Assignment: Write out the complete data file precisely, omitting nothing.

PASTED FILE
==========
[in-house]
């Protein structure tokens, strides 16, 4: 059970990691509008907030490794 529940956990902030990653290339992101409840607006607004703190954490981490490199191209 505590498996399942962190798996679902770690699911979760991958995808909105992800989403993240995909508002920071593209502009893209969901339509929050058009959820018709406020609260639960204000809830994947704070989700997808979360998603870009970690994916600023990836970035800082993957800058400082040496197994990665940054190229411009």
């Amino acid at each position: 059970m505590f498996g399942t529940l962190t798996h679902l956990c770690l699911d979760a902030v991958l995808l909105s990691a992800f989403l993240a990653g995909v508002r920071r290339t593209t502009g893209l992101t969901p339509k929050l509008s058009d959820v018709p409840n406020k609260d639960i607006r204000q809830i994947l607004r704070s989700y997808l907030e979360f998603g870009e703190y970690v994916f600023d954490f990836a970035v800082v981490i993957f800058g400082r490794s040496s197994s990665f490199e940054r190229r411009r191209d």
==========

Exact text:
[in-house]
């Protein structure tokens, strides 16, 4: 059970990691509008907030490794 529940956990902030990653290339992101409840607006607004703190954490981490490199191209 505590498996399942962190798996679902770690699911979760991958995808909105992800989403993240995909508002920071593209502009893209969901339509929050058009959820018709406020609260639960204000809830994947704070989700997808979360998603870009970690994916600023990836970035800082993957800058400082040496197994990665940054190229411009």
């Amino acid at each position: 059970m505590f498996g399942t529940l962190t798996h679902l956990c770690l699911d979760a902030v991958l995808l909105s990691a992800f989403l993240a990653g995909v508002r920071r290339t593209t502009g893209l992101t969901p339509k929050l509008s058009d959820v018709p409840n406020k609260d639960i607006r204000q809830i994947l607004r704070s989700y997808l907030e979360f998603g870009e703190y970690v994916f600023d954490f990836a970035v800082v981490i993957f800058g400082r490794s040496s197994s990665f490199e940054r190229r411009r191209d």